Many years ago, before we were married, before Darren was even living yet in the apartment we shared after we were married, he inherited a rocking chair. A big, gray, La-Z-Boy recliner, which his mother, who delivered it along with some of his grandfather's other belongings, cautioned us wasn't very comfortable. It was old to begin with, so it must be ancient by now. It wears a few stains and its formerly cushioned arm rests are nothing now but skeletal remains beneath a saggy coat of worn fabric, their plush stuffing having long ago migrated down into the dark depths of its interior. It's been abused: rode like a stallion by imaginative children to the point that it no longer reclines quite right; stored in a dusty garage when it didn't quite fit in with whichever furniture arrangement we were currently trying; spilled upon, and worse.
But I've loved that chair. It's where I've rocked all my babies. It's where I dreamed of rocking my babies even before I had my babies. It's where, when I was still working full time, I would nap with my babies in the warm snuggly way I miss so dearly now. When Caitlyn was still but a bump in my tum, Dylan would cozy himself around her just so, nestled in to me as I cuddled him close, and we'd sleep. Later, after she was born, we'd fit her in with us, too, cradled protectively in the crook of one of my arms while Dylan rested comfortably in the other. Those are days I will never forget.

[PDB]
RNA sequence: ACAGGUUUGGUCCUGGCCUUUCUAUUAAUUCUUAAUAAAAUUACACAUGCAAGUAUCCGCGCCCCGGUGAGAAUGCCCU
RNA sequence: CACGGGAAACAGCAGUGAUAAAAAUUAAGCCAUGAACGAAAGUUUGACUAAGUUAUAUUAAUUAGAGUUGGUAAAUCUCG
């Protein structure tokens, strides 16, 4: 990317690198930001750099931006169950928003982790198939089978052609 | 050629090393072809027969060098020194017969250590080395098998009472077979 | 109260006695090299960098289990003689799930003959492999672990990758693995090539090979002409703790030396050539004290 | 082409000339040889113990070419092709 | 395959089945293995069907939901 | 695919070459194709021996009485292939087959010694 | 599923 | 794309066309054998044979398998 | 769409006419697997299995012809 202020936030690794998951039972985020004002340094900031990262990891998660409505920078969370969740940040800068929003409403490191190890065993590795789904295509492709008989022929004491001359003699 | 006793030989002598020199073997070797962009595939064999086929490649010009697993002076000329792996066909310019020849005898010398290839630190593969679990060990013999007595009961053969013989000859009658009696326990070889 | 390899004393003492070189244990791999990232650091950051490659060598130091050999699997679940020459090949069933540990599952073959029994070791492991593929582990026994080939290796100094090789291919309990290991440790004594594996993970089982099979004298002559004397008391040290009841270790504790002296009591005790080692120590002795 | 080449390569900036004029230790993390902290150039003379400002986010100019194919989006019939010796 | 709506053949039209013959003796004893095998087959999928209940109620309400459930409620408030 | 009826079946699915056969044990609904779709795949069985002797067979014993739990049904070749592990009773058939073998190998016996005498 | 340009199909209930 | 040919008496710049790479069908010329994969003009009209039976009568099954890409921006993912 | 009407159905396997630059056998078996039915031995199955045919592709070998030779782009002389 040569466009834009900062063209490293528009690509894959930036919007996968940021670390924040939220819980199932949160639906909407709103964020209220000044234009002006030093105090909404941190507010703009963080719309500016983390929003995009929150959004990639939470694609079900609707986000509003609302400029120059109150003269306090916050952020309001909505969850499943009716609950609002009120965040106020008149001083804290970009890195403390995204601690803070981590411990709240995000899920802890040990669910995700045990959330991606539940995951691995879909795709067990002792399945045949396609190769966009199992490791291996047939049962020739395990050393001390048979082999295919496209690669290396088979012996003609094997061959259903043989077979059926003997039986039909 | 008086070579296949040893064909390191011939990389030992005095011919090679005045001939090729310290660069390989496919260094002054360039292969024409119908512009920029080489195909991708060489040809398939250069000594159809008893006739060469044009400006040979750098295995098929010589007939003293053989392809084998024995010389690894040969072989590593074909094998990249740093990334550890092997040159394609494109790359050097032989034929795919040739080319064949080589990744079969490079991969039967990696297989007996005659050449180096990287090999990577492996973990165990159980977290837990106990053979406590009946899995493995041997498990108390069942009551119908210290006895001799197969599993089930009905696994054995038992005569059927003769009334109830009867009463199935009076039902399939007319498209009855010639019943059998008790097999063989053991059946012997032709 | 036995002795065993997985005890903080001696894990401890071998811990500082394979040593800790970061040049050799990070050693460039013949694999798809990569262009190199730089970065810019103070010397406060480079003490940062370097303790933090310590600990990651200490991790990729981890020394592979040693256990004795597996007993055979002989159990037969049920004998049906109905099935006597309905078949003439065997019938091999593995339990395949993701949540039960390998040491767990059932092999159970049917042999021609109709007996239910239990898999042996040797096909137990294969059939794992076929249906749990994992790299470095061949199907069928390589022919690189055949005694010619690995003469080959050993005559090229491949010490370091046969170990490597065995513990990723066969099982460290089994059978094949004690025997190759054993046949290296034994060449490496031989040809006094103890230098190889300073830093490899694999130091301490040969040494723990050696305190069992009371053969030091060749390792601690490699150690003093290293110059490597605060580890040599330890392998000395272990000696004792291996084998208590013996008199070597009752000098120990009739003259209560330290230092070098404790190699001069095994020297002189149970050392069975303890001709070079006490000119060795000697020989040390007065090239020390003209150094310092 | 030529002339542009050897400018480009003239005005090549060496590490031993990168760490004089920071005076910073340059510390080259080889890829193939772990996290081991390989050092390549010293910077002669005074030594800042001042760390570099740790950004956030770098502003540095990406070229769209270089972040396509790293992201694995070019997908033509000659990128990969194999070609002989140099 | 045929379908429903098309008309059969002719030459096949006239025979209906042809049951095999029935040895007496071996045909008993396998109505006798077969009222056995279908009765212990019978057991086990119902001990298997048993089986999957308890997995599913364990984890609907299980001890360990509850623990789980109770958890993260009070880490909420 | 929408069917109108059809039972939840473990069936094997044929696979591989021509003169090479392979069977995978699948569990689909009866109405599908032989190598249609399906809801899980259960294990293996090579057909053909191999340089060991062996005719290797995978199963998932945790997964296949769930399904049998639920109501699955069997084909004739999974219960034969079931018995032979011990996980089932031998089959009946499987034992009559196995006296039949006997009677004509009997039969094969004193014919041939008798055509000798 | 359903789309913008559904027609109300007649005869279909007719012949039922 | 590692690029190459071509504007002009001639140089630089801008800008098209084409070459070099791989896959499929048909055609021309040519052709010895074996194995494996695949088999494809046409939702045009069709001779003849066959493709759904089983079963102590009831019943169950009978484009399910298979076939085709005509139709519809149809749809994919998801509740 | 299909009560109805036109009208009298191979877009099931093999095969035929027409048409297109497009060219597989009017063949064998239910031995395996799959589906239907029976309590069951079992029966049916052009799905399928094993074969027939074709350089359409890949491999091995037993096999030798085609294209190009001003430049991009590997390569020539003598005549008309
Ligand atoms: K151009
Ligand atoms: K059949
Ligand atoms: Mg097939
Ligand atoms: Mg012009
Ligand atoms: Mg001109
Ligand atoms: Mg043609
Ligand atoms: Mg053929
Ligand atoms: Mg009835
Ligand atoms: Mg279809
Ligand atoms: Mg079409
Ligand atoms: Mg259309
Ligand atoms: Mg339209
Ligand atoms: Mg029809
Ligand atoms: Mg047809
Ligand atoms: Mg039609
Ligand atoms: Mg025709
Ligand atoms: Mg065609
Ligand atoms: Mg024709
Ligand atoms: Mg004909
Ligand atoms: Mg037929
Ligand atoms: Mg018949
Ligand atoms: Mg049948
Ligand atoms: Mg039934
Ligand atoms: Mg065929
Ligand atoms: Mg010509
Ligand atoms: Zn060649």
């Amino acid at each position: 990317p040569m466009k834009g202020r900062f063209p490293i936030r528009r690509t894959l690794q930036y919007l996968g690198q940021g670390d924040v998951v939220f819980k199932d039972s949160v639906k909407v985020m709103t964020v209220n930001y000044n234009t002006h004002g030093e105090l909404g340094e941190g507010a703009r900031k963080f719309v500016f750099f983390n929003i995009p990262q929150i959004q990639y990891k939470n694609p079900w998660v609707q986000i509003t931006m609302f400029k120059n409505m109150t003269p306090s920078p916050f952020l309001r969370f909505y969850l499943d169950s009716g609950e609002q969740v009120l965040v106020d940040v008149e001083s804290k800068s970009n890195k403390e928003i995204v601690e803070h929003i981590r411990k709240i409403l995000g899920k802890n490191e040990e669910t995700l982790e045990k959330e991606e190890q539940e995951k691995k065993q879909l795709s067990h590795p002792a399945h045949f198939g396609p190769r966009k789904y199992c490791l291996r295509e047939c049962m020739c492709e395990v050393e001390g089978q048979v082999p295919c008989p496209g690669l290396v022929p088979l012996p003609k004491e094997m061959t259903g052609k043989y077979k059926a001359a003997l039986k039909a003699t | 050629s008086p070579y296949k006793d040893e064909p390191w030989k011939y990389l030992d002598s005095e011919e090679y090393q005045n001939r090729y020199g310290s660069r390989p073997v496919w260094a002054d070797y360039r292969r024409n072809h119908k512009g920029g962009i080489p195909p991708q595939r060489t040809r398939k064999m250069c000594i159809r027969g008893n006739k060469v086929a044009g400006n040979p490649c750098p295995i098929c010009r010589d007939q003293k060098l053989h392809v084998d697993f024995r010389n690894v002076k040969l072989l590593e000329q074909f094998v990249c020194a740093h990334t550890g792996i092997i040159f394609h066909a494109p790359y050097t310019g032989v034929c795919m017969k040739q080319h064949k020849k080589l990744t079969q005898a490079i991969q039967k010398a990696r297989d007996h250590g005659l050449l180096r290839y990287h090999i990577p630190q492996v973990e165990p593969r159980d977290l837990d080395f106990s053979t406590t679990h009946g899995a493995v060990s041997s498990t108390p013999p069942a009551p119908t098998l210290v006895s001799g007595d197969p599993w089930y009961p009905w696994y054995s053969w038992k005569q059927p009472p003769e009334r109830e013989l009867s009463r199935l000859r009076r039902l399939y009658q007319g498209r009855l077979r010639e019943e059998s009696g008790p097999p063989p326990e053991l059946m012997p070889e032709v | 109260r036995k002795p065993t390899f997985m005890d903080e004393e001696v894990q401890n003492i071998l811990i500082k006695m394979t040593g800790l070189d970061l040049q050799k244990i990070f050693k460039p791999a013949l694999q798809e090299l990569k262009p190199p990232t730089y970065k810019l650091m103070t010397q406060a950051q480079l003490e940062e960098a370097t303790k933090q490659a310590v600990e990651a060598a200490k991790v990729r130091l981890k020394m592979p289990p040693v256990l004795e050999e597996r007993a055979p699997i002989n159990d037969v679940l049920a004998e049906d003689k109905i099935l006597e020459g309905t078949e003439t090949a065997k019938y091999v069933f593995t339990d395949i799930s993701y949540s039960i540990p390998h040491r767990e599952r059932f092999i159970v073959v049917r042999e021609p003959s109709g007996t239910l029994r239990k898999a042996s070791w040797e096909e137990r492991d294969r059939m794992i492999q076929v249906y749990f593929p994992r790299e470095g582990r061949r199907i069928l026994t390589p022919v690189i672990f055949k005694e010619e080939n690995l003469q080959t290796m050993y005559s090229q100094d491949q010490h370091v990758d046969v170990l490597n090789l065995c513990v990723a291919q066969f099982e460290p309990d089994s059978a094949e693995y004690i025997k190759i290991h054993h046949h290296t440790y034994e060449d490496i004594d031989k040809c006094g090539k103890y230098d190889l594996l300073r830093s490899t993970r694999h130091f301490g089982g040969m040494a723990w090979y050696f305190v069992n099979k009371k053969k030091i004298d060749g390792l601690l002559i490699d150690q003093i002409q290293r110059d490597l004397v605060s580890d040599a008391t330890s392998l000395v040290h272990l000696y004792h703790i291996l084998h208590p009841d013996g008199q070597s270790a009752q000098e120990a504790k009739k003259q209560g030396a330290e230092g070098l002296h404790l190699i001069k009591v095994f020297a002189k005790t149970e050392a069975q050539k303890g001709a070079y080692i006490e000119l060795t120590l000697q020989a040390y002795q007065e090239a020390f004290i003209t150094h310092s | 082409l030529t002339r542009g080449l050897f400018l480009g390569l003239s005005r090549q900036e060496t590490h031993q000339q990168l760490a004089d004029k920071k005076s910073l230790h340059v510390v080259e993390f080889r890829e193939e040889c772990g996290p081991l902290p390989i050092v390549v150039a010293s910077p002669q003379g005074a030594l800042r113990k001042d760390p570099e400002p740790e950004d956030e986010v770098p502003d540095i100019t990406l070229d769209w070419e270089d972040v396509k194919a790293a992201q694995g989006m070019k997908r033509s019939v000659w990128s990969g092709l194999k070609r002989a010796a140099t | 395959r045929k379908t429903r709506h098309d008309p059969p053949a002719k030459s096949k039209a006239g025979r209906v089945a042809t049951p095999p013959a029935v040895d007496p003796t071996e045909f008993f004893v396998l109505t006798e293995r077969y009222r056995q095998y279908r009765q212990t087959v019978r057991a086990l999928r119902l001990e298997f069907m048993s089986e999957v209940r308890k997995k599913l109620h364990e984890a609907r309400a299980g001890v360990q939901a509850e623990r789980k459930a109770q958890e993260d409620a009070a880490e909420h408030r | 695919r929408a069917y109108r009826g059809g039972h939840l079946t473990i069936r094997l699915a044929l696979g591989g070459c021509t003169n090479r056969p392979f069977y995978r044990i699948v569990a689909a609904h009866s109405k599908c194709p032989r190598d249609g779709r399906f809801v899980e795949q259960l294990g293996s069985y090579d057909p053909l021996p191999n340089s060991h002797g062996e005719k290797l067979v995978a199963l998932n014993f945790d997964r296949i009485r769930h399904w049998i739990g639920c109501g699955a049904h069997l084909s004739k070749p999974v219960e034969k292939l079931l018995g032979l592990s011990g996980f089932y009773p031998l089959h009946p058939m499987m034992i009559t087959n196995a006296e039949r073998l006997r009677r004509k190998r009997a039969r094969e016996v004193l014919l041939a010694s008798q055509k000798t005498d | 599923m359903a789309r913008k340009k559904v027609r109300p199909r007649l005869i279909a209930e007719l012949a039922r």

That chair is where, on Christmas day in 2005, I settled in with a newborn Meghan for an afternoon of snuggling and nursing while Darren took our older two children out to visit relatives. It's where I've read many, many stories, sang countless songs, stroked silky fine hair of finally sleeping children, lingering for just a bit before moving them to bed; it's where I've loved them best and where, when I think of their childhood once they're grown, I will remember them with longing, I'm sure. It's where we (sometimes) do school. It's where we (often) say prayers. It's where we (always) make up, when we've been cross. It's where we live the best of this life.
Before leaving for work a few nights ago, I asked the children for goodbye kisses. Without a moment of hesitation, Dylan climbed right up into my lap on that chair, elbows and knees at sharp angles, arms and legs longer now than I realized. But still, he snuggled. I was grateful for the honor. And just this afternoon, while waiting for Darren to return home from work, I dozed for a short bit with Kristen in that big beloved chair, mindful in that dreamy state of the happy sound of my other children playing nearby.
I love that chair. It's covered now in a cheery throw my mom left us on her most recent visit. "Home Sweet Home" it says. So true.